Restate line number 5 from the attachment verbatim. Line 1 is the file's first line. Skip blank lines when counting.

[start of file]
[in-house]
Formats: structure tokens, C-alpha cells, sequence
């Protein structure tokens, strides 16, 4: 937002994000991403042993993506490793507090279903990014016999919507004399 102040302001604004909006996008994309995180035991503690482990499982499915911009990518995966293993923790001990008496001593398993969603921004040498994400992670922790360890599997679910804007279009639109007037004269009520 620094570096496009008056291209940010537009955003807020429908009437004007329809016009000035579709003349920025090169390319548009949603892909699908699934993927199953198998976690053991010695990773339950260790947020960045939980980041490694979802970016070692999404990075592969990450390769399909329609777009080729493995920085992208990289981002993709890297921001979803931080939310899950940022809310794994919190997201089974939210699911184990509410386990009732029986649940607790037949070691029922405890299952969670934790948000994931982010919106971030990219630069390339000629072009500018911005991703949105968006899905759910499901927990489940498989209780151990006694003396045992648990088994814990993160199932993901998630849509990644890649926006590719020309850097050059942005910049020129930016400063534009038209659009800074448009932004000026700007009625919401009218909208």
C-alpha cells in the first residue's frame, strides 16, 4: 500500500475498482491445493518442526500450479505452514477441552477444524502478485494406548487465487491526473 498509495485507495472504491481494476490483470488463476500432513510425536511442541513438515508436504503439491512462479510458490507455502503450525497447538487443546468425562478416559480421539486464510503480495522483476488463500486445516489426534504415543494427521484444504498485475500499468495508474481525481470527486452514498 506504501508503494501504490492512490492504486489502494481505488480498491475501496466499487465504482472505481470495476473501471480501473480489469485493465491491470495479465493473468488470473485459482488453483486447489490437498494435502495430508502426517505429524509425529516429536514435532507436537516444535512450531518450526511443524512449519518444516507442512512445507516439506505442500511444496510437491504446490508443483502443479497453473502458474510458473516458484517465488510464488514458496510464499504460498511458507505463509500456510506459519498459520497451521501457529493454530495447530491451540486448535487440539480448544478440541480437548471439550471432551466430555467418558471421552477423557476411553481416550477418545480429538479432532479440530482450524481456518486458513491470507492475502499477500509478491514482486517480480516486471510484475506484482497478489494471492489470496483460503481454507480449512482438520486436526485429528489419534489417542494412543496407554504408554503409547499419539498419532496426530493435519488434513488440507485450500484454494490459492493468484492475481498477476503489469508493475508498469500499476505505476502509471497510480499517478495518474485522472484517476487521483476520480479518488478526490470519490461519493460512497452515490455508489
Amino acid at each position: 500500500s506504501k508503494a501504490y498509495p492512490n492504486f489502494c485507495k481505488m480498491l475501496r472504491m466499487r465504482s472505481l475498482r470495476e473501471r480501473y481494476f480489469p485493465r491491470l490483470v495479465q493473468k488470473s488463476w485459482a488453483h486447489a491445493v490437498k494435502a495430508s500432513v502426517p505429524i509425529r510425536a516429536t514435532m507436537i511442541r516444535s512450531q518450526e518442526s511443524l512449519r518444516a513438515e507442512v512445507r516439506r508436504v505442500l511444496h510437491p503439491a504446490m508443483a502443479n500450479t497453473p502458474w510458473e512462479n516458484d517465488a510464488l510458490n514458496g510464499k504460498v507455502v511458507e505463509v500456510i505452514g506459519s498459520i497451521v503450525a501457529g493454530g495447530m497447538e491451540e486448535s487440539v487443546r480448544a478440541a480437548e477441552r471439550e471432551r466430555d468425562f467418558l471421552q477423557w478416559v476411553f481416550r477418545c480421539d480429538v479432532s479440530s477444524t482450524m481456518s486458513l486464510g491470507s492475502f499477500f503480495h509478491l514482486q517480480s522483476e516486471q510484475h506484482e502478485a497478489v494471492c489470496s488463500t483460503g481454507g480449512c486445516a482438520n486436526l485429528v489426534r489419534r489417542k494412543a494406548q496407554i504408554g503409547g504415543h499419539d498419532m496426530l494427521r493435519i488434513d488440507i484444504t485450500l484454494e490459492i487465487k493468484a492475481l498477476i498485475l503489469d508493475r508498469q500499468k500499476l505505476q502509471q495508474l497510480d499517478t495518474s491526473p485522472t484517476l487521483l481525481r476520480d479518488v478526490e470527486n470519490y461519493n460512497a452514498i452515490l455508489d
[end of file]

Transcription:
Amino acid at each position: 500500500s506504501k508503494a501504490y498509495p492512490n492504486f489502494c485507495k481505488m480498491l475501496r472504491m466499487r465504482s472505481l475498482r470495476e473501471r480501473y481494476f480489469p485493465r491491470l490483470v495479465q493473468k488470473s488463476w485459482a488453483h486447489a491445493v490437498k494435502a495430508s500432513v502426517p505429524i509425529r510425536a516429536t514435532m507436537i511442541r516444535s512450531q518450526e518442526s511443524l512449519r518444516a513438515e507442512v512445507r516439506r508436504v505442500l511444496h510437491p503439491a504446490m508443483a502443479n500450479t497453473p502458474w510458473e512462479n516458484d517465488a510464488l510458490n514458496g510464499k504460498v507455502v511458507e505463509v500456510i505452514g506459519s498459520i497451521v503450525a501457529g493454530g495447530m497447538e491451540e486448535s487440539v487443546r480448544a478440541a480437548e477441552r471439550e471432551r466430555d468425562f467418558l471421552q477423557w478416559v476411553f481416550r477418545c480421539d480429538v479432532s479440530s477444524t482450524m481456518s486458513l486464510g491470507s492475502f499477500f503480495h509478491l514482486q517480480s522483476e516486471q510484475h506484482e502478485a497478489v494471492c489470496s488463500t483460503g481454507g480449512c486445516a482438520n486436526l485429528v489426534r489419534r489417542k494412543a494406548q496407554i504408554g503409547g504415543h499419539d498419532m496426530l494427521r493435519i488434513d488440507i484444504t485450500l484454494e490459492i487465487k493468484a492475481l498477476i498485475l503489469d508493475r508498469q500499468k500499476l505505476q502509471q495508474l497510480d499517478t495518474s491526473p485522472t484517476l487521483l481525481r476520480d479518488v478526490e470527486n470519490y461519493n460512497a452514498i452515490l455508489d